Allianz CEO Target of Growing Dissent

  • Why it matters

    Why it matters

    Allianz is Europe’s biggest insurer based on revenue, but internal dissatisfaction could derail its future.

  • Facts


    • Allianz CEO Oliver Bäte’s plans to change the company’s culture has led to leaks as internal unrest grows.
    • Mr. Bäte’s predecessor Michael Diekmann is set to be appointed to the company’s supervisory board in May.
    • Allianz has to enter the digital age to remain competitive and relevant.
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Germany Allianz
Steady hand or wrecking ball? Picture source: picture alliance / AP Photo

Internal unrest against changes to its century old culture appears to be the only threat for Europe’s biggest insurer, Allianz, and its beleaguered Chief Executive Oliver Bäte. Economically, the company is riding a wave of success.

Mr. Bäte has set out to completely overhaul the German company since he took over the top job in 2015. Yet resistance to his plans is growing at the company’s Munich headquarters and among its more than 140,000 employees. The 52-year-old, however, has received backing for his plans from the company’s employee representatives.

Mr. Bäte is trying to modernize the culture of a company that has been steeped in tradition for more than a century. Allianz is a special company, unlike any other German business. It stands for solidarity and stability. Conservative decision-making has been a staple of the insurer, but Mr. Bäte is trying to shake that up. He is setting high targets for returns, while expecting low costs and calling for a digital revolution – all at the same time.

It’s no accident that the leaks coincide with the anticipated return of former Allianz CEO Michael Diekmann to the company’s supervisory board, where he will replace Helmut Perlet as chairman.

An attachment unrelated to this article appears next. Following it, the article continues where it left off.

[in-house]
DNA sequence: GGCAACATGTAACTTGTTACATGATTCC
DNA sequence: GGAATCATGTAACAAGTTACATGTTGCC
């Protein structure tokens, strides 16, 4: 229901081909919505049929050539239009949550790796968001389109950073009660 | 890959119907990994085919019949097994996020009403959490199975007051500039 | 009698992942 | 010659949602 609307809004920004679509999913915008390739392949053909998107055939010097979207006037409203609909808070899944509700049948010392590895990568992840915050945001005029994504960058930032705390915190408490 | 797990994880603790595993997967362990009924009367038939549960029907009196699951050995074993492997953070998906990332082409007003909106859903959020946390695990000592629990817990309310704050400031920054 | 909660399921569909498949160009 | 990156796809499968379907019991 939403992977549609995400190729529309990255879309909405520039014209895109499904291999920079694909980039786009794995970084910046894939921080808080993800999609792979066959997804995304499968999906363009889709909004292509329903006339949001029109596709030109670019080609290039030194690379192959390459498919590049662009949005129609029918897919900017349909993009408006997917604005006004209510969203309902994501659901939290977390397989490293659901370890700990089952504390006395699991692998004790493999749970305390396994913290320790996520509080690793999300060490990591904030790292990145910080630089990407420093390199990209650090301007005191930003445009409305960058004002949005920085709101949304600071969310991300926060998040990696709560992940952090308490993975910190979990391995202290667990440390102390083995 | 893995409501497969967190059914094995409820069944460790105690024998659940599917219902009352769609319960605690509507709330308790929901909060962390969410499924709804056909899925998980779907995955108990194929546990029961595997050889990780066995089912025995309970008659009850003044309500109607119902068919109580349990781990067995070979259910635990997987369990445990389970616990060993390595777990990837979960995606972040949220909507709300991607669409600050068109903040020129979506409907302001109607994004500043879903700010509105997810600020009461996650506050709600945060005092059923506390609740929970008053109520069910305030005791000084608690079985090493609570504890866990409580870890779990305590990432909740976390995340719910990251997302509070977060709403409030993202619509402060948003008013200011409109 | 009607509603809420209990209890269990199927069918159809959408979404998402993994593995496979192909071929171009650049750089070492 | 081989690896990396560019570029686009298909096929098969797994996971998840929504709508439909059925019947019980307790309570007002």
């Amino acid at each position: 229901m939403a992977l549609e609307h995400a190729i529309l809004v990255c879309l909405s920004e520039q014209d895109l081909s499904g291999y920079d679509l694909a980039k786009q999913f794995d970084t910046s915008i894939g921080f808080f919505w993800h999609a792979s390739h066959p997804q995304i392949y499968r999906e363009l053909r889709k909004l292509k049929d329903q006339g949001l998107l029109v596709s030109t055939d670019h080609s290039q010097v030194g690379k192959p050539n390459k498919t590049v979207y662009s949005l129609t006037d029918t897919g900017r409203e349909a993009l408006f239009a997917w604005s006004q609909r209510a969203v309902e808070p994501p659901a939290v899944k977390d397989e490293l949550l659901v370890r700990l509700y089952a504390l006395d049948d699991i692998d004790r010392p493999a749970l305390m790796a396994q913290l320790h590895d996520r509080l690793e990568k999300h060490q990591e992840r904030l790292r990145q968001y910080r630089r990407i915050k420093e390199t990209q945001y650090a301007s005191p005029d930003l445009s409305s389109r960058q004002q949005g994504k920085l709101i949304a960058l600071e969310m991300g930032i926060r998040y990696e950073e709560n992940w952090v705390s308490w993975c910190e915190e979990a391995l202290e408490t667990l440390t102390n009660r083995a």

And despite the company’s financial success, Mr. Bäte is not offering job security to his employees. There has been talk that mid-level management positions could be eliminated. Murmurs of discontent are growing in the lower levels of Allianz’s headquarters as a consequence.

Indeed, Allianz is not fighting other European insurance companies such as Zurich or Generali, but instead the growing dissatisfaction within its own labor force. And the target of the unrest is the man at the top – Mr. Bäte.

More than two years into his leadership, Mr. Bäte is dividing the insurer more than any other CEO in the company’s history. His supporters, and there are many of them, say it’s because he has awoken a sleeping giant and is preparing the company for the digital age. In the view of his opponents, he is leading a well-oiled machine into chaos.

Despite the grumblings, there’s no need for the chief executive to be nervous about his job. Powerful employee representatives have his back. According to information obtained by Handelsblatt, the employee represetatives have gone against their constituency and vowed to support Mr. Bäte’s overhaul in the non-executive supervisory board, which has the power to hire and fire managers.

“We need change,” a high-ranking employee representative said. There’s no second guessing of the CEO’s strategy within the supervisory board, the representative added. Rather, there is an open dialogue with the whole management team.

The support of the employee representatives is an important signal to the company’s labor force. That’s because nothing happens at Allianz without the support of the six employee representatives that sit on the 12-member supervisory board, especially a cultural revolution.